Utterance hits 6000, blogs top 110 million

Today Utterance ticked over 6001 hits, after my somewhat reckless New Year’s resolution to attempt to post every day.

Like most bloggers, once I got into the habit of regularly recording my thoughts for the benefit (or otherwise) of others, the issue becomes having too many things to say, and not enough time.

It’s interesting to consider that there are more than 110 million blogs in the world today but blogging only began in 1994, with one of the very first being  by Chicago-born Justin Hall, sometimes described as ‘the founding father of personal blogging.’ That’s some growth rate…

At the same time as blogging had its meteoric growth, the genre of creative non-fiction also increased rapidly in popularity and today is one of the most successful forms of literature.

Creative non-fiction is the presenting of substance in a literary style, or applying the technique of story to facts.

We all know instinctively that people love to tell and hear stories much more than be confronted with flat slabs of information. (How often have you found yourself re-telling a true-life illustration a preacher gave in a sermon, and not recalling much else?)

The idea is not new of course and the Gospel writers, if not inventing the genre, certainly perfected it as they told the factual story of Jesus’ life in a way that continues to compel, thousands of years later.

Would Jesus have blogged? Not likely, he gives his life and his Spirit, something much greater. But Matthew, Mark, Luke and John almost certainly would have been bloggers. Hopefully I do them justice. PH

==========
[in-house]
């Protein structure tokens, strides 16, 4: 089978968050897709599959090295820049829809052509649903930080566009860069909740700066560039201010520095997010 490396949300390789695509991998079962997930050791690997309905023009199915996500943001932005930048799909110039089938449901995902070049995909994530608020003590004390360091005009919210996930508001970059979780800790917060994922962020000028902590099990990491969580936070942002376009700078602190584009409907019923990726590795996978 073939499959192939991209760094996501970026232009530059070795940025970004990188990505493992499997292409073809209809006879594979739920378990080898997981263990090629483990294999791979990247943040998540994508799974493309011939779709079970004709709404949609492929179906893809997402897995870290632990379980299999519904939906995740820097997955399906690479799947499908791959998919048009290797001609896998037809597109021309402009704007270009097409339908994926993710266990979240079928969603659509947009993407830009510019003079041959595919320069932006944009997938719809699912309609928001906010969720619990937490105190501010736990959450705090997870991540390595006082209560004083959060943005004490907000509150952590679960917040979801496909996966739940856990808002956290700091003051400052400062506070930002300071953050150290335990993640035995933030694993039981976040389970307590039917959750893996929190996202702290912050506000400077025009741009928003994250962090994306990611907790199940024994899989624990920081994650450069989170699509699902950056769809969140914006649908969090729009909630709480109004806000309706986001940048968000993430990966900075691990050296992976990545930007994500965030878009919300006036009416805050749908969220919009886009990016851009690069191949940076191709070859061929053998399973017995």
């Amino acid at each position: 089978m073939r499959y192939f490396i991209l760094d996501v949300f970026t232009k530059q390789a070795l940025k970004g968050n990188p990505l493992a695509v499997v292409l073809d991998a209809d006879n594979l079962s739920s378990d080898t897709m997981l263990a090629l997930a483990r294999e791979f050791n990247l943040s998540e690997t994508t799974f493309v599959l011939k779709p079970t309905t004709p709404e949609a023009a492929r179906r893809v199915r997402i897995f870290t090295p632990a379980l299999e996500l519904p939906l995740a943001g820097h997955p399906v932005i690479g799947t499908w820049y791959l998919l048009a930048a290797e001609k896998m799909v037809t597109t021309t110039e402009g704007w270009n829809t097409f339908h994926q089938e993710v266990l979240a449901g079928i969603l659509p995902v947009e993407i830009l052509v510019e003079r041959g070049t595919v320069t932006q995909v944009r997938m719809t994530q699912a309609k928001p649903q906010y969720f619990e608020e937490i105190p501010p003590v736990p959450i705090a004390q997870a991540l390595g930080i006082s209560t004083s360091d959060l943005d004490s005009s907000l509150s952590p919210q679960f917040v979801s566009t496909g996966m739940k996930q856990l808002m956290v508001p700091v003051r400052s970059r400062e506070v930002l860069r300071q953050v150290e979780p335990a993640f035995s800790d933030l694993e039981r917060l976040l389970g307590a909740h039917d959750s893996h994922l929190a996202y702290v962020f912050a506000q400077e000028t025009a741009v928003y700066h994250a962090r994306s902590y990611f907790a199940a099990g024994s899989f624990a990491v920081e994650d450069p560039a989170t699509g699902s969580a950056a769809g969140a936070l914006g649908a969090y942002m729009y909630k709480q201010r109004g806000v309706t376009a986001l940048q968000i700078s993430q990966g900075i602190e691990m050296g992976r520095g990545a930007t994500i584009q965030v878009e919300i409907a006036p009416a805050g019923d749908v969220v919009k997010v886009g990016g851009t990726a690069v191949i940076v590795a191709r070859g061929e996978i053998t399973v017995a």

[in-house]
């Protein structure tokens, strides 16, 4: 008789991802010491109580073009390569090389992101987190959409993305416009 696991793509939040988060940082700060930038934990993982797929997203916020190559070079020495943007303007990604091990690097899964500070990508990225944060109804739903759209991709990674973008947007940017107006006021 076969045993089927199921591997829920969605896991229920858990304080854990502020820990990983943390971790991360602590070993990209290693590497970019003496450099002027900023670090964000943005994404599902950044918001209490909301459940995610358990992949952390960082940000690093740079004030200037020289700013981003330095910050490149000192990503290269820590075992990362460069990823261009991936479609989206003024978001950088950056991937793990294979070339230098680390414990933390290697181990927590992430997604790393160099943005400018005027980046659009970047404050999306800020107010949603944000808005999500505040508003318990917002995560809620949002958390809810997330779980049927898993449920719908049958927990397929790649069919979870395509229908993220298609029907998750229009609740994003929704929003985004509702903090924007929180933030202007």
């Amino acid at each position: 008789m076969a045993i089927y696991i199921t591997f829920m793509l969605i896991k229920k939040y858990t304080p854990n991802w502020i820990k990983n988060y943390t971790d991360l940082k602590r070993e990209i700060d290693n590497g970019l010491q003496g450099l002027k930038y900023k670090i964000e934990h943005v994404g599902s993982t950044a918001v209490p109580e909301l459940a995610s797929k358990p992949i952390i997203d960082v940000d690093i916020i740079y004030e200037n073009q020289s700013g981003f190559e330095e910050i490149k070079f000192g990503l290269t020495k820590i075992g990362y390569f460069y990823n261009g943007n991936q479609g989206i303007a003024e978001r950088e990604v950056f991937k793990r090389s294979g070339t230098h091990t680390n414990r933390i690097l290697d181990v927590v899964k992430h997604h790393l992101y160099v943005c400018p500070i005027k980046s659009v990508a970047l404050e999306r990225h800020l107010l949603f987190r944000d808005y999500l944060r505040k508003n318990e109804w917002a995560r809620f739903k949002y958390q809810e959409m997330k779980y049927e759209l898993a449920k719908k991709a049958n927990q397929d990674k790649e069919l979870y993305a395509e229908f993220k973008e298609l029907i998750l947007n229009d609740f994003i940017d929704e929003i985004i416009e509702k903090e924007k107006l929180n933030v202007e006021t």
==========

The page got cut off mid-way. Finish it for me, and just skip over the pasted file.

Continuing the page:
PS. To celebrate 6000 + hits I’ve introduced a new theme for Utterance – quite a departure from the very neat and today theme I’ve been using. But then again, my life has got rather more loose ends than it had a few months ago, so it’s probably fitting!

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3 thoughts on “Utterance hits 6000, blogs top 110 million

  1. Thanks Jim, nice to hear from you. I agree with you about John. Maybe he would have kept a hand-written journal instead and shared it with his close friends… Moses kind of did blog, not an an ipad, but on tablets of stone… with a bit of help… PH

  2. I agree that the Gospel writers would have blogged. Their desire to get the good news out would compel them to use any method possible. Paul would have blogged, and of course his was the first cell group ministry…. and Peter would have blogged, too. John might have blogged, but he would prefer a personal visit, and if he did blog, he would have closed comments on Revelations. None of the OT prophets would have blogged, except maybe Moses. Just some thoughts.

    Jim

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